FLTK was mainly designed for, and is written in, the programming language C++. However, bindings exist for other languages, for example Lua,[7] Perl,[8] Python,[9] Ruby[10] and Tcl.[11]

For FLTK 1.x, this example creates a window with an Okay button:

#include <FL/Fl.H>
#include <FL/Fl_Window.H>
#include <FL/Fl_Button.H>

int main(int argc, char *argv[]) {
   Fl_Window* w = new Fl_Window(330, 190);
   new Fl_Button(110, 130, 100, 35, "Okay");
   w->show(argc, argv);
   return Fl::run();

GUI designers

FLTK includes Fast Light User Interface Designer (FLUID), a graphical GUI designer that generates C++ source and header files.


Many programs and projects use FLTK, including:


This version history is an example of the sometimes tumultuous nature of open-source development.[34]


This is a prior stable version, now unmaintained.


This is a prior stable version, now unmaintained.

2.0 branch

This was a development branch, long thought to be the next step in FLTK's evolution, with many new features and a cleaner programming style. It never achieved stability, and development has largely ceased. The branch is inactive now.


This was an attempt to take some of the best features of 2.0 and merge them back into the more popular 1.1 branch. It is no longer developed.


Current stable release.[35] Provides UTF-8 support.


Current development branch. Adds more features to 1.3.[36]

3.0 branch

This branch is mostly a conceptual model for future work. Now inactive.

See also


  1. https://www.fltk.org/articles.php?L1635
  2. "FLTK License Agreement".
  3. "FLTK home".
  4. "Archived copy". Archived from the original on 2015-05-18. Retrieved 2015-05-13.CS1 maint: archived copy as title (link)
  5. http://www.fltk.org/articles.php?L363+I0+TFAQ+P1+Q
  6. "GTK+ Language Bindings".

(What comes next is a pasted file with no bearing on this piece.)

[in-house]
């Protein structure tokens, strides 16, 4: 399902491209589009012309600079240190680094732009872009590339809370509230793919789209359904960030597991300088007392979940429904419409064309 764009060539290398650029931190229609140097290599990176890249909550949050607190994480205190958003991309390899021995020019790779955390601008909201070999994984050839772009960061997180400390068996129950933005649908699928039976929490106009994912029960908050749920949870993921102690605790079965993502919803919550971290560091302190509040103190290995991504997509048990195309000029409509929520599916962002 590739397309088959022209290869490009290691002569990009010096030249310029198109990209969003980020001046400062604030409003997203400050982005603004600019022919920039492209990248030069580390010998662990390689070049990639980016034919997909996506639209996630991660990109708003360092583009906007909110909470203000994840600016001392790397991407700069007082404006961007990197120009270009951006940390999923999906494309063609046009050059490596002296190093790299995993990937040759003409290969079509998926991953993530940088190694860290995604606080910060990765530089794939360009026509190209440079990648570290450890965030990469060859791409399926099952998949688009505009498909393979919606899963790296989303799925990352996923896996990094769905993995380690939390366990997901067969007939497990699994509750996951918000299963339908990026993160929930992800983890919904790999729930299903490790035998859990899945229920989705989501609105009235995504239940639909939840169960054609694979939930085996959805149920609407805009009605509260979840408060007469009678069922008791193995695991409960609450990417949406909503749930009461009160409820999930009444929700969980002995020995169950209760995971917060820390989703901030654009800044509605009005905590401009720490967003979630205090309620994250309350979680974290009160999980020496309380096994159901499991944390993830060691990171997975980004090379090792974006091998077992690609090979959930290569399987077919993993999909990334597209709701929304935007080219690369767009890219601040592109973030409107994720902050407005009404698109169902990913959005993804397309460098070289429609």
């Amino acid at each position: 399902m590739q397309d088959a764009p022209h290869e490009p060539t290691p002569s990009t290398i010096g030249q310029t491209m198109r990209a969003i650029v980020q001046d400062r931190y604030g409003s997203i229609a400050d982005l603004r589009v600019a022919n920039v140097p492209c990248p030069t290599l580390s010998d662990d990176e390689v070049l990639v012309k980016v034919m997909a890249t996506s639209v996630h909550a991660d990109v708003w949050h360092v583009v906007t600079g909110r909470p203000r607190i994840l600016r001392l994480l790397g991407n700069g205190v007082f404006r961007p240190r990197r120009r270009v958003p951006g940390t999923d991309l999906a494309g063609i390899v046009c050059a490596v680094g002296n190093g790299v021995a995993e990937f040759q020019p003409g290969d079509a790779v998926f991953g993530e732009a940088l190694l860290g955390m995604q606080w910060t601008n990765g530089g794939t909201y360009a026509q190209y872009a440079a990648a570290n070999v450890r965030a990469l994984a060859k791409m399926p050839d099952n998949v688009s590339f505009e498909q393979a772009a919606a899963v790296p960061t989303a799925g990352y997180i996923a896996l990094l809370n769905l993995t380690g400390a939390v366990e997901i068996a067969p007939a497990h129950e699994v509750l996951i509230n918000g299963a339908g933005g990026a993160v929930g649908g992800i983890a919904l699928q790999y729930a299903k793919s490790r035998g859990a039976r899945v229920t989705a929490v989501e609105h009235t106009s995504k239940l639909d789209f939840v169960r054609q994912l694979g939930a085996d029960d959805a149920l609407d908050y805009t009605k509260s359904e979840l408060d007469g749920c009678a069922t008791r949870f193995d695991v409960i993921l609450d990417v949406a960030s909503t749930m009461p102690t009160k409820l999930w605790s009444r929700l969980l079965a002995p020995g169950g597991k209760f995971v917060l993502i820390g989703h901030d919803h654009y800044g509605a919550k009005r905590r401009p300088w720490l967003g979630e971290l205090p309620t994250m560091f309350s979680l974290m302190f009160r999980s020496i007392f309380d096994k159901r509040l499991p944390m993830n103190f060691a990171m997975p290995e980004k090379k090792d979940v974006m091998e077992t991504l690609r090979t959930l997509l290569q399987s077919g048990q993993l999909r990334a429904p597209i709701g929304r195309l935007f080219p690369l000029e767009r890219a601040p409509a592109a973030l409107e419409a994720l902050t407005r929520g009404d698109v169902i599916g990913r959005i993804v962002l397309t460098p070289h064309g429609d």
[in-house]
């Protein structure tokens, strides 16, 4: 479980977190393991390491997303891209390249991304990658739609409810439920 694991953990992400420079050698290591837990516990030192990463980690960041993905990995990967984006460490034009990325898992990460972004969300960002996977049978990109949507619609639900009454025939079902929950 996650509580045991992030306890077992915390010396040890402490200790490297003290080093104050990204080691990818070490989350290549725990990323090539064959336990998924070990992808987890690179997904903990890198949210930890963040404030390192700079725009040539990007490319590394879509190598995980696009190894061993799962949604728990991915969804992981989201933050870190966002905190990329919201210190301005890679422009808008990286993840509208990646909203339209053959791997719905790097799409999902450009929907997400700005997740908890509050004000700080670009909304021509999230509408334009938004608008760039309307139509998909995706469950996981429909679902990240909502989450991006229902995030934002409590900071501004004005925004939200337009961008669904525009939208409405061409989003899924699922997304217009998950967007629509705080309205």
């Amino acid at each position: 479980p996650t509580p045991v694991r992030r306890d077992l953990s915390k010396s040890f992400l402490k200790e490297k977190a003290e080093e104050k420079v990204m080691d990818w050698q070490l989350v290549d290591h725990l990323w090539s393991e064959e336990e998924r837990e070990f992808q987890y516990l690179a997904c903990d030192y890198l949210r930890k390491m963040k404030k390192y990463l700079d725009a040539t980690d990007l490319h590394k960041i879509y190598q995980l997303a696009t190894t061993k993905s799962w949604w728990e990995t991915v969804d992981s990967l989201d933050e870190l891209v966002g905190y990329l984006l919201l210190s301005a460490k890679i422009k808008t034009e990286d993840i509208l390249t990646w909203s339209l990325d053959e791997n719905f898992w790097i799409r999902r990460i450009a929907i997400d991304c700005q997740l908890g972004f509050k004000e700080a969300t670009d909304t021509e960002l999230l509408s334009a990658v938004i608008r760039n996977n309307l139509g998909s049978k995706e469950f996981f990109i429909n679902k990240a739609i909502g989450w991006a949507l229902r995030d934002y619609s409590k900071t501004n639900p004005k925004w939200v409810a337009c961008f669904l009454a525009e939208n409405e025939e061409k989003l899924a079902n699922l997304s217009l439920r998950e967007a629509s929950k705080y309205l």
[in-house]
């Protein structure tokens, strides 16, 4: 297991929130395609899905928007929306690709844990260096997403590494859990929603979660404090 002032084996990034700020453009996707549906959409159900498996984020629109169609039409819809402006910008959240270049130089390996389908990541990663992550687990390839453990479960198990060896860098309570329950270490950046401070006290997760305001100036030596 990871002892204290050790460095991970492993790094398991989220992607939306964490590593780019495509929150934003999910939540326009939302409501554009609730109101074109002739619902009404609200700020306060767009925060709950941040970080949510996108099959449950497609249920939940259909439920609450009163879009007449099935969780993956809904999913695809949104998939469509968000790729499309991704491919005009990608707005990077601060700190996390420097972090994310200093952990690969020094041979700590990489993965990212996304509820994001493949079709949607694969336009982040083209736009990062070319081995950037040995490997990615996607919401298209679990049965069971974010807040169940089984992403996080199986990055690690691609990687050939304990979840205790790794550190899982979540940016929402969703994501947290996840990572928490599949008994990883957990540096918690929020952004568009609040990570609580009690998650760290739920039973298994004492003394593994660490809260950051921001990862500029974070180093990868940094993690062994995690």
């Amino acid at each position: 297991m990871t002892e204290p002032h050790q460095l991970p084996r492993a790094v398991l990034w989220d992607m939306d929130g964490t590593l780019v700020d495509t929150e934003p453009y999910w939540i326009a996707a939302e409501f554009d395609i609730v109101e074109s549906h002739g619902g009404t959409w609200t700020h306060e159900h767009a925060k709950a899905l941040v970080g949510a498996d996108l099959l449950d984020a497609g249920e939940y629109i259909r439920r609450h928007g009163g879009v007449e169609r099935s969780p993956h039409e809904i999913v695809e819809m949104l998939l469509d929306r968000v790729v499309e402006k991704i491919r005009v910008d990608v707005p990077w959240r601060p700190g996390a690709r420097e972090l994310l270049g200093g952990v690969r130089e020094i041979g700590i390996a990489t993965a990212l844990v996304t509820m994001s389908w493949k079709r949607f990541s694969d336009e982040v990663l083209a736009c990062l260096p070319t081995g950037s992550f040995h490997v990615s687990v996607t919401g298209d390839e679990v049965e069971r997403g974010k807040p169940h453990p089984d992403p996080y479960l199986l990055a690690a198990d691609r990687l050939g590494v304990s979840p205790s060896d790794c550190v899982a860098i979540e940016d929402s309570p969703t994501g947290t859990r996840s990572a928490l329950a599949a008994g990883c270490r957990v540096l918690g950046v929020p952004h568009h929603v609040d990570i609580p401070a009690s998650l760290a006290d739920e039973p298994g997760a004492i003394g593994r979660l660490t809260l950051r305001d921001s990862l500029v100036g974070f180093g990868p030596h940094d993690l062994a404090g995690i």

7. "murgaLua homepage".
  8. http://www.fltk.org/wiki.php?LC+P139+TC+Q
  9. "pyFLTK homepage".
  10. "Ruby/FLTK homepage".
  11. "Tcl/Fltk homepage".
  12. "Nanolinux Official Website".
  13. https://eerielinux.wordpress.com/2014/11/30/tiny-to-the-extreme-nanolinux/
  14. https://eerielinux.wordpress.com/2014/12/30/an-interview-with-the-nanolinux-developer/
  15. "Archived copy". Archived from the original on 1999-04-20. Retrieved 2019-08-15.CS1 maint: archived copy as title (link)
  16. http://sites.utoronto.ca/webdocs/HTMLdocs/PCTOOLS/pc_editors.html
  17. http://www.georgpotthast.de/
  18. https://eerielinux.wordpress.com/2012/10/12/an-extraordinary-tk-example/
  19. https://eerielinux.wordpress.com/2014/12/30/an-interview-with-the-nanolinux-developer/
  20. "Archived copy". Archived from the original on 1999-04-20. Retrieved 2019-08-15.CS1 maint: archived copy as title (link)
  21. http://www.georgpotthast.de/
  22. YPH
  23. "Giada, hardcore loopmachine". Archived from the original on 2011-09-25. Retrieved 2011-09-29.
  24. Prodatum
  25. DiSTI GL Studio
  26. ForcePAD
  27. RoboCIM - Robotics software
  28. FlBurn
  29. Open Movie Editor
  30. OpenVSP
  31. PosteRazor
  32. Fifth browser
  33. NetRider
  34. "What are the Versions of FLTK?". Retrieved 2010-07-23.
  35. http://www.fltk.org/articles.php?L825 taken 2017 march 5.
  36. http://www.fltk.org/articles.php?L825 Taken 2017 March 5.